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Split Thinking: Drinking with a Coffee Callosotomy


Name: Think Coffee
Location: 1 Bleeker Street and 248 Mercer Street, New York, New York
Rating: 2+

Think Coffee’s socially responsible imperatives looked good on a paper cup but didn’t do much to get me in the door. The big deterrent for me was the fact that despite producing well designed materials, offering a fairly extensive food menu, and making politically correct pleas, I could find little mention of the roaster they chose to use. Like not pre-releasing a film for critics, I often find that railing to report a roaster often results in less than stellar coffee. In the end, what got me there was their spot on the Road to Epiphany walking tour and their convenient, Bleeker Street location, which turned out to be more or less on our way to to Gimme!.

The inside of the shop was a nice enough place that my family chose to sit for a while (of course it was unbelievably cold outside), sporting worn wooden floors and tiny marble tables arranged carefully enough for a relatively tiny space to quality as a halfway decent-sized Manhattan cafe. The menu was extensive, offering a selection of soups from Hale and Hearty, a variety of (seemingly pricey) grilled cheese sandwiches and the usual variety of pastries. What caught my eye, however, was the 3-group La Marzocco GB/5, which suggested at least some serious coffee potential for this operation.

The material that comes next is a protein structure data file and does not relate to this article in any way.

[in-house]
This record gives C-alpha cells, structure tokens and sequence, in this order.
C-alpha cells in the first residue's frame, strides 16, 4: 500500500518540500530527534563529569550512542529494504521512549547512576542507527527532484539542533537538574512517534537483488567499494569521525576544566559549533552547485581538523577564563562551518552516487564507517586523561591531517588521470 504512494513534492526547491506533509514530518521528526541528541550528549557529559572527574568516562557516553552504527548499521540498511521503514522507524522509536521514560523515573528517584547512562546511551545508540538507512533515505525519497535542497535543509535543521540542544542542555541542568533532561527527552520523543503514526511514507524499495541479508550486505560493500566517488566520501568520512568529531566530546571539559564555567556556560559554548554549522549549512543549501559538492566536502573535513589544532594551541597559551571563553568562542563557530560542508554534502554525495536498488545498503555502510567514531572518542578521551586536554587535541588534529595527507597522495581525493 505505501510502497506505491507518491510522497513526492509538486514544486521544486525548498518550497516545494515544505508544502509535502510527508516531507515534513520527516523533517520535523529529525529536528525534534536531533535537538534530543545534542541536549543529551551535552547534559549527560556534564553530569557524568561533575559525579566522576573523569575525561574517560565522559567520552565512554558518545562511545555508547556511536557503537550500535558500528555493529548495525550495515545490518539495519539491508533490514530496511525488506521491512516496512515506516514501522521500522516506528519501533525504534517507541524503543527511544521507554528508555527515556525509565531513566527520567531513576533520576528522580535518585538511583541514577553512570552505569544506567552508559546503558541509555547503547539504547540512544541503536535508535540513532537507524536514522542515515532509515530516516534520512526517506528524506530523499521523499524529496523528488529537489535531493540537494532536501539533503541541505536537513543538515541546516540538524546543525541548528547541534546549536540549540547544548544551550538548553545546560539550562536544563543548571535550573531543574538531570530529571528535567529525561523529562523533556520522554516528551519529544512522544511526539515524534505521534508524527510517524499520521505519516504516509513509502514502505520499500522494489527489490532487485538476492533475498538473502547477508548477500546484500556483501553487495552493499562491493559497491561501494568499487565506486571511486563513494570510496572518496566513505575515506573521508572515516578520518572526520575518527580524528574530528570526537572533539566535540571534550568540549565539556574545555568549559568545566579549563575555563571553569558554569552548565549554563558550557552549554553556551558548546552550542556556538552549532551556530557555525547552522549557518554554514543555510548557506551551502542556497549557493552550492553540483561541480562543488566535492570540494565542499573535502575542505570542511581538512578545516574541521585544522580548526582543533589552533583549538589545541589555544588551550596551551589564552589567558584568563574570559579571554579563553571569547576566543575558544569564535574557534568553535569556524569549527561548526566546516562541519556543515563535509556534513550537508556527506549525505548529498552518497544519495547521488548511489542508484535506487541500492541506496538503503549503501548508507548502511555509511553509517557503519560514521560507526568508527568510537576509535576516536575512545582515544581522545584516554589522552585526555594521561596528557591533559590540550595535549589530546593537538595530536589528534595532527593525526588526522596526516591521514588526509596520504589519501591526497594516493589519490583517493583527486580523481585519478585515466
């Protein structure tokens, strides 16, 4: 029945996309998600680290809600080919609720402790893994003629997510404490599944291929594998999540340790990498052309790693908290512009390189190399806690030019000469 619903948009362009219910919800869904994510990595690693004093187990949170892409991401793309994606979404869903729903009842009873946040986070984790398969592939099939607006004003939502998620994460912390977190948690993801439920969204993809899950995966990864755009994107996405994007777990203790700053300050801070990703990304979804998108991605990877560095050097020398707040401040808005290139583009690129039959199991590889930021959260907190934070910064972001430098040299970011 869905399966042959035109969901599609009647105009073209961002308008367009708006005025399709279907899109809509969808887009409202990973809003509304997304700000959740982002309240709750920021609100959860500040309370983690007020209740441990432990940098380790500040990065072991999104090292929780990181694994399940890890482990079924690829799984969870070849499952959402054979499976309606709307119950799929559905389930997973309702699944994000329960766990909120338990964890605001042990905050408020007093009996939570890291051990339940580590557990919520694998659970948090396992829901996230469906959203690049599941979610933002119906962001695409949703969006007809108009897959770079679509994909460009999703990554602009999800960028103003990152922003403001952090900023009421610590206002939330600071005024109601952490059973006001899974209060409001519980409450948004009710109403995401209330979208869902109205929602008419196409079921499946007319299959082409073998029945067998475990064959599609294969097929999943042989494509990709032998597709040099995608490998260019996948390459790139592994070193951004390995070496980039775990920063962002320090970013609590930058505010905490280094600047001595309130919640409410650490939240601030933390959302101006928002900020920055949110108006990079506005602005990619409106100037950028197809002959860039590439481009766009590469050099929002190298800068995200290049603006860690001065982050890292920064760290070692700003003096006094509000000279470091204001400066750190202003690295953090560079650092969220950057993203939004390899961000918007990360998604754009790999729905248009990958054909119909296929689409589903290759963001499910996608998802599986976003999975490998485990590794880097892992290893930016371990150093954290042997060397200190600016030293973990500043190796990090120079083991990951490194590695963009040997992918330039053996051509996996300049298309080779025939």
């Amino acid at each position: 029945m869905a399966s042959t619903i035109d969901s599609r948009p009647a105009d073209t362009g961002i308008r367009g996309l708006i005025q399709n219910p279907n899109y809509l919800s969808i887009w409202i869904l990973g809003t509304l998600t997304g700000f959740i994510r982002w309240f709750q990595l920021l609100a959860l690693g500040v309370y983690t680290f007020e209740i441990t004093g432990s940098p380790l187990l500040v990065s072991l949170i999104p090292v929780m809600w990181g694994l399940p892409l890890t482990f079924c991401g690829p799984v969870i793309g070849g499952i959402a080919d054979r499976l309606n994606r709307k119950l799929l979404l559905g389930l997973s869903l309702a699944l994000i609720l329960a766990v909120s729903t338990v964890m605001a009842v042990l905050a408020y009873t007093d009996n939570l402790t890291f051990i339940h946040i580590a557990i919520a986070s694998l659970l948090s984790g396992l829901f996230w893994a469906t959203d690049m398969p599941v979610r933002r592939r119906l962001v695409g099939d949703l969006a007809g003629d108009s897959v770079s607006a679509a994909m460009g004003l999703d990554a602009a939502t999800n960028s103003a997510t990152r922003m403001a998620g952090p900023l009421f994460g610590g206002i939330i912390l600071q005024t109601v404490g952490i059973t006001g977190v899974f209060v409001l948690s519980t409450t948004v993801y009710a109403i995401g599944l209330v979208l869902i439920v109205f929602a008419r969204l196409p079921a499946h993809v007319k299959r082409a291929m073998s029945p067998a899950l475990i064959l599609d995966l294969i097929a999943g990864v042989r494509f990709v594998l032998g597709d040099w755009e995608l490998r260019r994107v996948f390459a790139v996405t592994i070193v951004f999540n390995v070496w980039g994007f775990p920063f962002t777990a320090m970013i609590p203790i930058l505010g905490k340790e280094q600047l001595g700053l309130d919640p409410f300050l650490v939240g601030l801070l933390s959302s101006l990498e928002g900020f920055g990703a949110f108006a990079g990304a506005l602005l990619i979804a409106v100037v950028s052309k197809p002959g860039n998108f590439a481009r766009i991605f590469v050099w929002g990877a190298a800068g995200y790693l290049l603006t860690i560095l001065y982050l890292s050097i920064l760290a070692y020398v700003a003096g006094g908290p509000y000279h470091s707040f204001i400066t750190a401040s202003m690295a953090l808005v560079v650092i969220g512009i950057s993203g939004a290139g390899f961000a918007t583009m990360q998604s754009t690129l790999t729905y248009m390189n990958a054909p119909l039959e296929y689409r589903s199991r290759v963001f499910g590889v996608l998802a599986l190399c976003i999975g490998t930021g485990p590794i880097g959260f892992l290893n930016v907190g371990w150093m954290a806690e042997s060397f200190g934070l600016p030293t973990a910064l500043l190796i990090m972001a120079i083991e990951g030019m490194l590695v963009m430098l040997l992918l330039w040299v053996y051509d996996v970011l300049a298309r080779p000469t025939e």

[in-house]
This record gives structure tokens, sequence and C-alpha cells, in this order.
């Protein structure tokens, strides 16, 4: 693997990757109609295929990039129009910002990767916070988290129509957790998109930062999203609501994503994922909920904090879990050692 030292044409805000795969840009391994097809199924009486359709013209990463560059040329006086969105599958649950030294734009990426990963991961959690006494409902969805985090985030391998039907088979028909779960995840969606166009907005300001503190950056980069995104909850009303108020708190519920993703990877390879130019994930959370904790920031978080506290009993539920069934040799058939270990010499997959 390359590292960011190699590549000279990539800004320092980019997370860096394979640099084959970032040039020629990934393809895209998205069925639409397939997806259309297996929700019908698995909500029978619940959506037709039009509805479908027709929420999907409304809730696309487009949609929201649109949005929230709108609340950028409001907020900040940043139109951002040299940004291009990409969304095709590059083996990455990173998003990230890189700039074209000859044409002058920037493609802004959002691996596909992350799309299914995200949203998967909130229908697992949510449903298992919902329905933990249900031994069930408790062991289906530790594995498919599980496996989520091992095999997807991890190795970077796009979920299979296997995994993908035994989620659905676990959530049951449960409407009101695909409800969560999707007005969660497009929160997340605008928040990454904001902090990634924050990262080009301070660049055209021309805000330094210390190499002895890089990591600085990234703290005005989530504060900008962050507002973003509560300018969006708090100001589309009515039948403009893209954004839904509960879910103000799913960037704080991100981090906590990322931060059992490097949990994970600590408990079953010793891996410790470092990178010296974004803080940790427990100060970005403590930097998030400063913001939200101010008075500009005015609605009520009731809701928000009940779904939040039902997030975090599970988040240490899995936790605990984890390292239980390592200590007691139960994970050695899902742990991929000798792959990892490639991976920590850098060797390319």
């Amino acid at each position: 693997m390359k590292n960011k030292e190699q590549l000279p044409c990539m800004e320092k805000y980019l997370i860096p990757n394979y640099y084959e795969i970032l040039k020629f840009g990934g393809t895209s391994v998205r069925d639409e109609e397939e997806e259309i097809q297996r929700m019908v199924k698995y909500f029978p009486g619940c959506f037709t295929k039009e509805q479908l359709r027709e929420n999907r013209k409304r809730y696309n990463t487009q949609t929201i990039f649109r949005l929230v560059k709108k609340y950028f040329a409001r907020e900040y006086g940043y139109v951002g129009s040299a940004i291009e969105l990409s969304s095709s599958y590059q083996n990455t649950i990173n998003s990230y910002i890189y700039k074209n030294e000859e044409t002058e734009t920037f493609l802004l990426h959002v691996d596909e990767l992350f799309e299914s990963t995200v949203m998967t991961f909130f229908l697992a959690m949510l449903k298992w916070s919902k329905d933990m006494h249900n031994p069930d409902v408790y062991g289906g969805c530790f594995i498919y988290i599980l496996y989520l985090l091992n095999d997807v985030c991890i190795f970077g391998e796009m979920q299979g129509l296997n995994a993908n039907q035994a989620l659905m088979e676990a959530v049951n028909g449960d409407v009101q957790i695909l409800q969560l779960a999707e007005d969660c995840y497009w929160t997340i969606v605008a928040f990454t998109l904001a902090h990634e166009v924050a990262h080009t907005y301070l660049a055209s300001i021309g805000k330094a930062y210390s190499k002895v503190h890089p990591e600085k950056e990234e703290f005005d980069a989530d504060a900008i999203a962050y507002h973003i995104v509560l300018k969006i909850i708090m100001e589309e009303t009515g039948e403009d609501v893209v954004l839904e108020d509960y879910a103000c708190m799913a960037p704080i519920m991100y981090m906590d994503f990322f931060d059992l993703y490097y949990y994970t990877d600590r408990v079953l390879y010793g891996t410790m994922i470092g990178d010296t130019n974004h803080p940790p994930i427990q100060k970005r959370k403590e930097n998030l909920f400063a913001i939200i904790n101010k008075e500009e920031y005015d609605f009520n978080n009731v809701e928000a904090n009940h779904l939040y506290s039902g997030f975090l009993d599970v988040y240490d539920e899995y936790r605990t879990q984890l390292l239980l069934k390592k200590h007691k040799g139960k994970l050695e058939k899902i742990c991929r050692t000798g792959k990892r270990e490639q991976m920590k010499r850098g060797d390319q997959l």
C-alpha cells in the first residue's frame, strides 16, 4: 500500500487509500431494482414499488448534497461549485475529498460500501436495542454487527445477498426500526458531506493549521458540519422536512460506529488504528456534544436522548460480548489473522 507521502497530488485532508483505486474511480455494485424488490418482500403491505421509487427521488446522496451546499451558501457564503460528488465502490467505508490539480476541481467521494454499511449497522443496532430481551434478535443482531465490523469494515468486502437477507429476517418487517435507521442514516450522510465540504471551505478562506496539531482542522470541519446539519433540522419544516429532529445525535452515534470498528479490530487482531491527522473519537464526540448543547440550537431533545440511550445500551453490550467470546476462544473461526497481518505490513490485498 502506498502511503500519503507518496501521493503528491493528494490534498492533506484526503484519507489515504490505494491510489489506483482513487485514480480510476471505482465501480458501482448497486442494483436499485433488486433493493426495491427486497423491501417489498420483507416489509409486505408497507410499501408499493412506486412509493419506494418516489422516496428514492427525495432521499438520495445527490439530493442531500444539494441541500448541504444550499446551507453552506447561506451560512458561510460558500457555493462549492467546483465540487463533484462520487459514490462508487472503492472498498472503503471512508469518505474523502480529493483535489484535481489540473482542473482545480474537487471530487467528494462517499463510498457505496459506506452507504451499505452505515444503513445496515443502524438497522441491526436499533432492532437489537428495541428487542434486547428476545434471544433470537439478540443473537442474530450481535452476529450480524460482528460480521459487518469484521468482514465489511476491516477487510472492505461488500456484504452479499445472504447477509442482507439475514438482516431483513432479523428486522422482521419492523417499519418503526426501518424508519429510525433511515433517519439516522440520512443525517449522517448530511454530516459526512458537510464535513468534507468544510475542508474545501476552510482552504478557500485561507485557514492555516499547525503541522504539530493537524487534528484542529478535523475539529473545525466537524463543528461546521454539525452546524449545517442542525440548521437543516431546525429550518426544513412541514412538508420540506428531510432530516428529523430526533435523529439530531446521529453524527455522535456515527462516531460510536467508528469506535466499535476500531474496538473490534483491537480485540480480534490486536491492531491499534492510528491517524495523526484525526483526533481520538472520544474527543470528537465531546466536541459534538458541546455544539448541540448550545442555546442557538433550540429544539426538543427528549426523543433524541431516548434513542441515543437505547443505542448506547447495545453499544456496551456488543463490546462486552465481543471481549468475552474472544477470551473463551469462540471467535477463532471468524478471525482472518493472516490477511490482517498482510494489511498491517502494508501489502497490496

I ordered a cup of of the house blend (along with some food for the wife and kid), which was brewed via commercial brewer into heated urns. It turns out Think’s roaster is Porto Rico, a well-established New York roaster that tends towards slightly above average, but usually over-roasted beans. The house blend they roast for Think follows this trend to a T. It was bold and full-bodied and not lacking in intensity, like many a watery New York cup of coffee. At the same time, it was roasty and toasty and didn’t offer much in the way of flavor or aromas than I tend to find in a cup of urn-brewed Peets.

Think did redeem itself with its espresso, however, offering me a shot that was better than I would have expected. It was dark and rich in tone with a lighter, reddish crema that was thicker than the nearly minute-old espresso pictured below. The shot was buttery and full-bodied, and while not particularly well-balanced, this bottom-heavy and slightly smoky shot offered notes of brown sugar, tobacco and a hint of something fruity.


Physically, what’s interesting about Think (at least this location) is the way the espresso bar is set apart from the main counter, visible through a separate window, sharing space with the kitchen. My theory is that this physical division reflects a split in operations; its like two coffee shops in one. The main counter, including the cashier who handles the brewed coffee and food, operates somewhat oblivious to the espresso half of the shop. Tucked away, competent and attentive baristas along with top-notch espresso equipment do the best they can with the coffee they’ve been given.

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